So You’re a Violist…Additional Musings on Music in BF:

Yes, my instrument burns longer, holds more Kool-Aid, and has a dead person on the outside (compared to a violin).

My musical journey started when I was almost 4, and I was taking Suzuki Violin Lessons…I continued with violin and attended Interlochen Arts Camp for 6 years and joined a weekly youth orchestra. During my 7th summer at Interlochen I had a new violin teacher, and she asked me how tall I was and if I had any interest playing viola. She said that if I could rent a viola, that she would give me free lessons.  That summer I was hooked on Alto Clef, and there was no turning back


Junior year of High School…

I played viola in my orchestra class, and started preparing repertoire for  music school auditions the next year. I wanted to be in music education, and I knew that auditions were going to be difficult. I went back to Interlochen the next year on Viola, and had a great time and even made it into the top orchestra, which  would have never happened if I continued playing violin.


Senior Year of High School…

I applied to 7 schools. 6 were music schools, one was an Ivy League school and my father’s alma mater. Long story short, I was invited to audition at all 6 music schools. I took the auditions at 5 institutions, when I found out that the 6th and my music education aspirations were incompatible. The audition process was not particularly fun or fulfilling and I got into one school for academics only, not music, and the University of Illinois for music education.  4 years later I graduated from U of I with my BME.


In Africa

My axe:

16.5” viola

Coda Bow SX – acquired pre-Africa

Purple Fiberglass Bow

BAM Contour case – acquired pre-Africa


I purchased a new 16.5” viola before I left from my local string shop, and I also picked up an extra fiberglass bow. My Burkina Viola is not as nice as my standard one, but t works. The strings stay relatively in tune and the soundpost has not yet fallen down, so all is good. I try and practice my viola at least once a week.  Stage runs from 8am-5pm, and the sun goes down pretty early here (around 6:30) so it’s hard to practice by flashlight. My host family likes my ukulele better, but they enjoy listening to me practice (I think).  I know that once I get to site I will be able to practice in the morning before it gets too hot.  I know that regulating humidity during the “cold” season (December-March, and no it’s not really that cold, I believe it gets down to the low 50s) and hot season (March-May).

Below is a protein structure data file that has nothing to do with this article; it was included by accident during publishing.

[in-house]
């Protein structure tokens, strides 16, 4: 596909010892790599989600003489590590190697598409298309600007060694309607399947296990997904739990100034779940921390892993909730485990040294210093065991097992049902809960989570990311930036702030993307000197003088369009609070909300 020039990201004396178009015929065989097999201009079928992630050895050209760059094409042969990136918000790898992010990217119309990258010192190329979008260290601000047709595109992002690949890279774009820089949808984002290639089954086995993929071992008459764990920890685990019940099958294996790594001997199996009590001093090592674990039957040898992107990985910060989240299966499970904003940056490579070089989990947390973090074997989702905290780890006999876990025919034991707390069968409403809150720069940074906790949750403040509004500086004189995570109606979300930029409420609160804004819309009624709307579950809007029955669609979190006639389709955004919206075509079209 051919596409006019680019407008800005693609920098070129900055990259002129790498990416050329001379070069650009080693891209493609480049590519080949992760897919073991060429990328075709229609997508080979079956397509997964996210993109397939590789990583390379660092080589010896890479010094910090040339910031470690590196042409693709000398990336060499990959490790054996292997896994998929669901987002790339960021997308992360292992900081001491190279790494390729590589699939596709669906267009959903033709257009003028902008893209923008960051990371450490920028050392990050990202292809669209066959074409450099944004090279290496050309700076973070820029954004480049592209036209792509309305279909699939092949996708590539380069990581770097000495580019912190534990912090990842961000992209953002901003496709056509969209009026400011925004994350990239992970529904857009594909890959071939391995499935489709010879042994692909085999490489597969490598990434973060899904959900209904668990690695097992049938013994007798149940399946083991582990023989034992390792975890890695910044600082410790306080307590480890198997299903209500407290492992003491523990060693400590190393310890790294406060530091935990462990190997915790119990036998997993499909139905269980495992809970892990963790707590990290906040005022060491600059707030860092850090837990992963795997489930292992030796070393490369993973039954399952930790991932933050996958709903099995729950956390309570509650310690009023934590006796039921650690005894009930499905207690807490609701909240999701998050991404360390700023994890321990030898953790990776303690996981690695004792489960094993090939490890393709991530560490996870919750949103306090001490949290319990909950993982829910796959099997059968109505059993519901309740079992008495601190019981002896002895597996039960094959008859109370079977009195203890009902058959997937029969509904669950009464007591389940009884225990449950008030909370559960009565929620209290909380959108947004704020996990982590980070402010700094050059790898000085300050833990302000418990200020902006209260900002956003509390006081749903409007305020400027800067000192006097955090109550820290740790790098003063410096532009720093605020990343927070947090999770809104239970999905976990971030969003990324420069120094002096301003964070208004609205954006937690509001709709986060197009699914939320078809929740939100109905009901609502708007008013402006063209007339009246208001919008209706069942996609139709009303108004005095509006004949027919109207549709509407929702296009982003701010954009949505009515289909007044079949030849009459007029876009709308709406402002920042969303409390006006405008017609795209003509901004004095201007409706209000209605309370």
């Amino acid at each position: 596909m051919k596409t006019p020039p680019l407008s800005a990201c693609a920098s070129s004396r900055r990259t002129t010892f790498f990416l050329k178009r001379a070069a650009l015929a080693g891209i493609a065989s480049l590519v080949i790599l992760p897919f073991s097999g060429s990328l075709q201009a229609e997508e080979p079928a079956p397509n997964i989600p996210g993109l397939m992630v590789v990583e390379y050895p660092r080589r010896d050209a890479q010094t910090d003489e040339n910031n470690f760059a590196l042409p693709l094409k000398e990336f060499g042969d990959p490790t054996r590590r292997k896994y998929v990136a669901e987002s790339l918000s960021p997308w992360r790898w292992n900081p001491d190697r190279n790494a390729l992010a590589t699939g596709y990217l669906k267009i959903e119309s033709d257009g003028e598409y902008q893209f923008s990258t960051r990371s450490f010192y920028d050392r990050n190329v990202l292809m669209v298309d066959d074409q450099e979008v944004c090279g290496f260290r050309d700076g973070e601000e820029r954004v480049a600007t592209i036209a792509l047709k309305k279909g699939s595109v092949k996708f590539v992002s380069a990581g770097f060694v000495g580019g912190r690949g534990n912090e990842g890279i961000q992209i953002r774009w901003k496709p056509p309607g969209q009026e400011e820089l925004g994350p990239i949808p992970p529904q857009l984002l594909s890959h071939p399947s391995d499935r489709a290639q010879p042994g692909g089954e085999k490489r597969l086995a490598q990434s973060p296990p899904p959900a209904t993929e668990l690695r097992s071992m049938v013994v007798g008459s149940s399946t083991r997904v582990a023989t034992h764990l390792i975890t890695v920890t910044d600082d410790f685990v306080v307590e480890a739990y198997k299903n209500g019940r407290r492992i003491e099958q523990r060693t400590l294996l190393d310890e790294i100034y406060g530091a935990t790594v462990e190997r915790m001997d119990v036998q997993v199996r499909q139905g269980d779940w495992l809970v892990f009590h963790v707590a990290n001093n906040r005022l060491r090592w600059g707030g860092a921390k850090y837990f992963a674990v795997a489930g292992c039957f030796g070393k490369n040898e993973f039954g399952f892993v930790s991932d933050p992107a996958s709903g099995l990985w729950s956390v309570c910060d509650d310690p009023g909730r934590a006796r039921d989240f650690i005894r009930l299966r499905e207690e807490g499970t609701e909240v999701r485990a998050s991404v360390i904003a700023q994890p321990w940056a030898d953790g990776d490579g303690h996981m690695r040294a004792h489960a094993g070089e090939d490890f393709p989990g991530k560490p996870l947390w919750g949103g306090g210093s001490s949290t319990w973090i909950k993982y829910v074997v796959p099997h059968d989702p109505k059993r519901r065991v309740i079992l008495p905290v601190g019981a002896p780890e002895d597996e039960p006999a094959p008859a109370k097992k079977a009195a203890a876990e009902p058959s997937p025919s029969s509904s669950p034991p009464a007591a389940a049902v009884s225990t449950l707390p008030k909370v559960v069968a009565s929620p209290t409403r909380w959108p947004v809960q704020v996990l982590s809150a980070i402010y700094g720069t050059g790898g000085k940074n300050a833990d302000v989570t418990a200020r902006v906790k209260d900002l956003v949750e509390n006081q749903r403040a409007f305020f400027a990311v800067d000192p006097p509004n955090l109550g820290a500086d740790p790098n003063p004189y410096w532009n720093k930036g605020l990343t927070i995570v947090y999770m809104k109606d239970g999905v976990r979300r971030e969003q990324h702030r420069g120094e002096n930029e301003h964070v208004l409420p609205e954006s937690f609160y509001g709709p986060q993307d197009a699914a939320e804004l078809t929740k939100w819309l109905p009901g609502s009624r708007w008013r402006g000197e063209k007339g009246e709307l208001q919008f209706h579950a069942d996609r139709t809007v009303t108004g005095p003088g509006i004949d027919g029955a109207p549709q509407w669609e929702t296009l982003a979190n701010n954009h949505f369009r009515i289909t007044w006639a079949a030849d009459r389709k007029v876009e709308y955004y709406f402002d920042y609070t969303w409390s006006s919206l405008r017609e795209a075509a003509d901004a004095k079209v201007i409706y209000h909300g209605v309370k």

I also have a Flea Ukulele, which I absolutely adore. It is so easy to play, and I can play a lot of pop songs on it. I know that I would never lose my musical ability, but certainly during stage, sometimes the last thing I want to do is to practice for an hour. I get home, take my bucket bath, eat, and go to bed.


Music education is not really part of the education curriculum here, so I would ideally want to start a music club or at least a group that can play together and have jam sessions. As we are agents of sustainable development, I would hate to create a youth orchestra/music group, and then have it dissolve as soon as I leave the country.  However, music is  a huge part of Burkinabe culture, as seen in the previous post. Every Buvette/Marquee/Night Spot has music, and for some reason here in Burkina they really like Celine Dion, and Akon (who is Senegalese). Also, many families have a boombox that they can hook up to their car battery and blast music that way. Burkinabe volume is like a 12…music everywhere here is super super loud.


One response to “So You’re a Violist…Additional Musings on Music in BF:

  1. I look forward to the hearing the songs you have learned from your visit. Be a student and bring us back some songs.

    I love your blog and am going to send it out to mue grads.


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